Researchers Reveal the Secrete of Nonrandom DNA Seg-regation in Human Cells

2014-03-03   |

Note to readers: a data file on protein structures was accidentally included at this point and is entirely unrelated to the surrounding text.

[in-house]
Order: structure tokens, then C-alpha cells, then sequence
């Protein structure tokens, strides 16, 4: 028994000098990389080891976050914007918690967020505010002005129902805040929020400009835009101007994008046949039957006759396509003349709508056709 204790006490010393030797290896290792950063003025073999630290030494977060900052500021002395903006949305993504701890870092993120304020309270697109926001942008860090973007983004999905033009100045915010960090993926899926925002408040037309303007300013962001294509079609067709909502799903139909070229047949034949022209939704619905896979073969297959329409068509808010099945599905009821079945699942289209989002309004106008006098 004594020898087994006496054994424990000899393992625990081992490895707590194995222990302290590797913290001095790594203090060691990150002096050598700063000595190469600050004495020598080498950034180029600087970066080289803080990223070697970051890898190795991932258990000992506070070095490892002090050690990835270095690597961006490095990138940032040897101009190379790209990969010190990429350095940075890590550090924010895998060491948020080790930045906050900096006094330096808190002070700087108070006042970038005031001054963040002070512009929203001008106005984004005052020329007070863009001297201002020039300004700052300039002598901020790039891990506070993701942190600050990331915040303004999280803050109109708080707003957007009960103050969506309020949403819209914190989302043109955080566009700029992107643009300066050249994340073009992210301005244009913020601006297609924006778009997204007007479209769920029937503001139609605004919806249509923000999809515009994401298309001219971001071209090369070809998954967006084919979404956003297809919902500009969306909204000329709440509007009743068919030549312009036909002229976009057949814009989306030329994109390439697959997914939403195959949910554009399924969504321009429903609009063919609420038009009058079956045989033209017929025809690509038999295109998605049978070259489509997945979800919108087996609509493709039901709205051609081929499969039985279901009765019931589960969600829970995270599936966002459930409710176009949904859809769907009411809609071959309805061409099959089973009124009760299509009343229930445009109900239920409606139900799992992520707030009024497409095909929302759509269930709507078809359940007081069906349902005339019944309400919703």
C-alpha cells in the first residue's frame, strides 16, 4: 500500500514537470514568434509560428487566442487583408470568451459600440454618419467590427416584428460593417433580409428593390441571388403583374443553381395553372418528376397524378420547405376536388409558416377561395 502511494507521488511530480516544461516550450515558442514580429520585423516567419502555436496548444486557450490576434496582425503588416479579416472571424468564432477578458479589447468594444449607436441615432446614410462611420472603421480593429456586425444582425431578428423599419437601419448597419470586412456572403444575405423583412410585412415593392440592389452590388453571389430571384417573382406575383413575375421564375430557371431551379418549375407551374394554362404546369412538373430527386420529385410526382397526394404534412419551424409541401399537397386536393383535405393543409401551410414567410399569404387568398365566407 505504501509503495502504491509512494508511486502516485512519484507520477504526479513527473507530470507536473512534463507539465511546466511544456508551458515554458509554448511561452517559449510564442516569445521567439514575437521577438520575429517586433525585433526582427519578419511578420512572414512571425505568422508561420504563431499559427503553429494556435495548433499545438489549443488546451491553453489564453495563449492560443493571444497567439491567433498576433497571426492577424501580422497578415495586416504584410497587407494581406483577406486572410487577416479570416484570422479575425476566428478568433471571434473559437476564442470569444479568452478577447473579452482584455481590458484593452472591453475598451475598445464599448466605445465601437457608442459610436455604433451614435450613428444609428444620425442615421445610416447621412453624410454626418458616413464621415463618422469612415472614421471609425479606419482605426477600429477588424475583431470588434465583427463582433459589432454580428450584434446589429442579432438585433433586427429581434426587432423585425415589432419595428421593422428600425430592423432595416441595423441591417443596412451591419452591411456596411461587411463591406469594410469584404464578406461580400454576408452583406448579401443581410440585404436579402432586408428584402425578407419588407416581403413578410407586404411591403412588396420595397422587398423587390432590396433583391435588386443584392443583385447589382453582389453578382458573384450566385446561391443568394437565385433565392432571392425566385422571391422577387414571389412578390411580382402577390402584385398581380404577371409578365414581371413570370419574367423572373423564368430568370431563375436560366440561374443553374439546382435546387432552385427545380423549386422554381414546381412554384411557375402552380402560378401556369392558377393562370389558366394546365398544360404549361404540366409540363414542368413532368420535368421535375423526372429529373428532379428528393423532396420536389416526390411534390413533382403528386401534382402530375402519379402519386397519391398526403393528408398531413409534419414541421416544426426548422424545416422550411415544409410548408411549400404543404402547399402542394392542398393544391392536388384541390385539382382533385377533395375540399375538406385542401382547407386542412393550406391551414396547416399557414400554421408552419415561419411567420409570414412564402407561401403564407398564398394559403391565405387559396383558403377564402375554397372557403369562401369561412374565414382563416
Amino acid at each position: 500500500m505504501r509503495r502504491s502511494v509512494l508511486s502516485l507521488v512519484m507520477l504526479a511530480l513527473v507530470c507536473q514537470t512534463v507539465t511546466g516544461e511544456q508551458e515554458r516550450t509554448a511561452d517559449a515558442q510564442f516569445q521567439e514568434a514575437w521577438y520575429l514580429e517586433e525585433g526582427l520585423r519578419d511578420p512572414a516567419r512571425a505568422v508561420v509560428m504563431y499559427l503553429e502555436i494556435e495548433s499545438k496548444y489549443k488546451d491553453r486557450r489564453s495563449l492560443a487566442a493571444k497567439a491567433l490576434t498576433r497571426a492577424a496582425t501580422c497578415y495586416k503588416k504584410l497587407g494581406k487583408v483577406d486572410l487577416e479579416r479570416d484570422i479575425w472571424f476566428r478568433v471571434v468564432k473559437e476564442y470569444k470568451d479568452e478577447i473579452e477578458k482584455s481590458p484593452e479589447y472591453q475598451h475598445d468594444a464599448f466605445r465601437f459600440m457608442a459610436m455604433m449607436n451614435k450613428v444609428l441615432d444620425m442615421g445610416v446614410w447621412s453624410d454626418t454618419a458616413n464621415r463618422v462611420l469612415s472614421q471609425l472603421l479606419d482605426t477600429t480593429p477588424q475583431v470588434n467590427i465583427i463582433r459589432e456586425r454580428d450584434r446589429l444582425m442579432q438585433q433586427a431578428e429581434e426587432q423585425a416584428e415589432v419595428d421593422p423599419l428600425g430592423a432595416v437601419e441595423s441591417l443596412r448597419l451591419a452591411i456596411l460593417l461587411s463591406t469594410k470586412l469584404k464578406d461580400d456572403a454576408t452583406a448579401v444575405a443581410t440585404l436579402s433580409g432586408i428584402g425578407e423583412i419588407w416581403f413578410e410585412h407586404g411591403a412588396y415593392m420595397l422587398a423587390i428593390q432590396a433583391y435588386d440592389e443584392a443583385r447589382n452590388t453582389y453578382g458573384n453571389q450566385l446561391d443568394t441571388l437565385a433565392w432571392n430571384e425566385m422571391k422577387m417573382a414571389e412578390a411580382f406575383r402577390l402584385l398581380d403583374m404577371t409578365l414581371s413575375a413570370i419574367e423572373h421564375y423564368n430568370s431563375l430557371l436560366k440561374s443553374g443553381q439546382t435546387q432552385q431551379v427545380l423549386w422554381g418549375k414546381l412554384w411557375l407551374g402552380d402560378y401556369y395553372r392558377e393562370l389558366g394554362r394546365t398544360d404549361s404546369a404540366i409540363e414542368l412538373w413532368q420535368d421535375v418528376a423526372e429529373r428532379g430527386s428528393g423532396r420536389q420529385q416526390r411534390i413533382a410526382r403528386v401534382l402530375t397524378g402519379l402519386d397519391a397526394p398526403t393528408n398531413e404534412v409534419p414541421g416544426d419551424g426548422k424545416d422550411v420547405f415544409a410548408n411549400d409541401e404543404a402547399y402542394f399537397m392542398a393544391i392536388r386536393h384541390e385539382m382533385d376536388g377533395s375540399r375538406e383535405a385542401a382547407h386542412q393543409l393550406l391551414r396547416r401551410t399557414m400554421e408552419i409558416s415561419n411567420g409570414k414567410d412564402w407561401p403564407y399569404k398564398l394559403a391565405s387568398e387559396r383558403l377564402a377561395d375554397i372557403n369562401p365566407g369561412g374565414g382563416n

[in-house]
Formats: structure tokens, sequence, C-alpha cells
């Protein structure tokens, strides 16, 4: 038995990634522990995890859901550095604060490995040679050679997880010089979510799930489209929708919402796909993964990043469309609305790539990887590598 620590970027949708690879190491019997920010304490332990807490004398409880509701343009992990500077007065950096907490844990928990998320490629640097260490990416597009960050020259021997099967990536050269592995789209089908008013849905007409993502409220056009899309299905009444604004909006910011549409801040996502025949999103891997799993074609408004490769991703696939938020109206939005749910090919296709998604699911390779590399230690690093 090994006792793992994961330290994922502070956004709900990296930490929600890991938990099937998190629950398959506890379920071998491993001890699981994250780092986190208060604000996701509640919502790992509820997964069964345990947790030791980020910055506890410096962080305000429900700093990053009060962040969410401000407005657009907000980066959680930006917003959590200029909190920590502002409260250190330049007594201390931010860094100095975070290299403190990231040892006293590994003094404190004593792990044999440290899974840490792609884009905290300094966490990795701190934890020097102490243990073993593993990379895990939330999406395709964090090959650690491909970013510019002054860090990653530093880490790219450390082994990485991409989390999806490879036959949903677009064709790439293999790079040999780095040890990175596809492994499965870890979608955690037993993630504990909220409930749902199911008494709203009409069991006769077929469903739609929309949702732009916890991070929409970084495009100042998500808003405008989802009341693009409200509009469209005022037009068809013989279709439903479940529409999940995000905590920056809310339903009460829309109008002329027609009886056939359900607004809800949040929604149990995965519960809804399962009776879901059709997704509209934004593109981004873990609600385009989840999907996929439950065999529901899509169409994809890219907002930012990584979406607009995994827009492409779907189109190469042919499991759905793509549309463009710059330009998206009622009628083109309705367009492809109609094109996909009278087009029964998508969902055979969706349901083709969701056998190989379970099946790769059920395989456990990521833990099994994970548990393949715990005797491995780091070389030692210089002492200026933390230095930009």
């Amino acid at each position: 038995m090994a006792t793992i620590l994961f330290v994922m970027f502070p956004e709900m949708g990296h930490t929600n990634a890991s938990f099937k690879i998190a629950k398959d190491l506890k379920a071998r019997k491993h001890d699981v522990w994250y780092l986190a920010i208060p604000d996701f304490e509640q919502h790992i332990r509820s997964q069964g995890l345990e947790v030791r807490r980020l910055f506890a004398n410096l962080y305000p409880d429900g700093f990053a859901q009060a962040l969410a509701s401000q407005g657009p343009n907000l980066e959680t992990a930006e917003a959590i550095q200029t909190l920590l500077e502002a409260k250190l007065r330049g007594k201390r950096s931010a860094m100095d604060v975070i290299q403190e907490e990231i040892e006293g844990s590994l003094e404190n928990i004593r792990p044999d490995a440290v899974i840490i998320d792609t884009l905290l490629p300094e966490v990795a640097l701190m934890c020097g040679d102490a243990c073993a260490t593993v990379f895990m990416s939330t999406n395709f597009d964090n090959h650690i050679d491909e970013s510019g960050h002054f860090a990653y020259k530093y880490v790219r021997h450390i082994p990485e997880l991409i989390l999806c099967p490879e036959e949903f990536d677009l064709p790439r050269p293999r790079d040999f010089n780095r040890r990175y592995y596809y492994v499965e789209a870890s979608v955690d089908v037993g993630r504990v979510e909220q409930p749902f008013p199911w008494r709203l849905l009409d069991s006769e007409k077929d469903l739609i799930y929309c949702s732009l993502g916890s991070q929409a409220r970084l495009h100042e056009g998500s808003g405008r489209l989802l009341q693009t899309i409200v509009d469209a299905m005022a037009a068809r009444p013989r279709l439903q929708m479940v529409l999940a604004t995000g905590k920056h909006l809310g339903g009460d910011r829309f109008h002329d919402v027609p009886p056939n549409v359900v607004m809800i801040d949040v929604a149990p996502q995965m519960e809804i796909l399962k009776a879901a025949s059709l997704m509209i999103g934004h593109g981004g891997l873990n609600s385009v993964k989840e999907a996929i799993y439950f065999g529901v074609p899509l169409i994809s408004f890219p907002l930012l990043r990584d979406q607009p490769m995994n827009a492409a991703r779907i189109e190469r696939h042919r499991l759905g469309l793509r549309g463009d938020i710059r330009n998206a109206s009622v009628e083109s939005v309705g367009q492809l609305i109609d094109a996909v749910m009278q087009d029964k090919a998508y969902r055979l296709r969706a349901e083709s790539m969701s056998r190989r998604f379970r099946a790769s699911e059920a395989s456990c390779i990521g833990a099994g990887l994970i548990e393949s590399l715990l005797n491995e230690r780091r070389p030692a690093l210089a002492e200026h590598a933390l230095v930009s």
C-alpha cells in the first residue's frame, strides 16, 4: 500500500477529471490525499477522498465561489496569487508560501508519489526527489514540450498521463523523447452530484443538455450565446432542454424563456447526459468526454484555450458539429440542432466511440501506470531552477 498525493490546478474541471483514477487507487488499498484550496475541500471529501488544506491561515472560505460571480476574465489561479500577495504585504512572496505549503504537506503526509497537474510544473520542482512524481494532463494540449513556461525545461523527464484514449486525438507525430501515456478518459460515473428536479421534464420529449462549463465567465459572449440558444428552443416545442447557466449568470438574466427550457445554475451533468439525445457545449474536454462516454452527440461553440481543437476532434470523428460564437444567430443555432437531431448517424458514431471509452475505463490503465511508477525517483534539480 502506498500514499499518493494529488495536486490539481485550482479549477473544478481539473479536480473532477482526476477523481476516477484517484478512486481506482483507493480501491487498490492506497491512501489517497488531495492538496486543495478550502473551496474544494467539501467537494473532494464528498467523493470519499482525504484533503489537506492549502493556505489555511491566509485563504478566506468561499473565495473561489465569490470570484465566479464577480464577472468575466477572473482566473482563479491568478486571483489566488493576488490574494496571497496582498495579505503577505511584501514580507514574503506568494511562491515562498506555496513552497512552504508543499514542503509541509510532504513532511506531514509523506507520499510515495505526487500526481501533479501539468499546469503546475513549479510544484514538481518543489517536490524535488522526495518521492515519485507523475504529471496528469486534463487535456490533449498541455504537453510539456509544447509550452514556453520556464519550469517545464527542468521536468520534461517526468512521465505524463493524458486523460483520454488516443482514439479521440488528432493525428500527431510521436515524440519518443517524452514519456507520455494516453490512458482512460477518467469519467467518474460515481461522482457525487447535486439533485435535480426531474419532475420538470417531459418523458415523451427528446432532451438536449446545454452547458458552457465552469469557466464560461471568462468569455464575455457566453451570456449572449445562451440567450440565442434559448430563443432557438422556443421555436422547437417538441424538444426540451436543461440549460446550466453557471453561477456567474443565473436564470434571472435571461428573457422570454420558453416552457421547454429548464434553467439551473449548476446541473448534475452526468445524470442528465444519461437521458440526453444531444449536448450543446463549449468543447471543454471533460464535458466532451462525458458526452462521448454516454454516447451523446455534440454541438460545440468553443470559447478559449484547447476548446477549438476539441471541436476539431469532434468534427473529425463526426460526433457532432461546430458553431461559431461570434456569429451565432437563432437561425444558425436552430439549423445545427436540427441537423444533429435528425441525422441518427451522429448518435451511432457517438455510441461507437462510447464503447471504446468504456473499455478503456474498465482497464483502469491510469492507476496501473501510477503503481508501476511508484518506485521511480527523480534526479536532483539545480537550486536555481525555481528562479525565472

Signaling via the Akt serine/threonine protein kinase plays critical roles in the self-renewal of embryonic stem cells and their malignant counterpart, embryonal carcinoma cells (ECCs).  A research team led by Prof. Ying-Jie Wang at the State Key Laboratory for Diagnosis and Treatment of Infectious Diseases, the First Affiliated Hospital of School of Medicine, Zhejiang University discovered that in ECCs, Akt phosphorylated the master pluripotency factor Oct4 at threonine 235, and that the levels of phosphorylated Oct4 in ECCs correlated with resistance to apoptosis and tumorigenic potential.  Phosphorylation of Oct4 increased its stability, and facilitated its nuclear localization and its interaction with Sox2, which promoted the transcription of the core stemness genes POU5F1 and NANOG.  Furthermore, in ECCs, unphosphorylated Oct4 bound to the AKT1 promoter and repressed its transcription.  Phosphorylation of Oct4 by Akt resulted in dissociation of Oct4 from the AKT1 promoter, which activated AKT1 transcription and promoted cell survival.  Therefore, a site-specific, post-translational modification of the Oct4 protein orchestrates the regulation of its stability, subcellular localization and transcriptional activities, which collectively promotes the survival and tumorigenicity of ECCs. The above findings were published in Molecular Cell on October 4, 2012, and subsequently highlighted in Nature China and Science Signaling.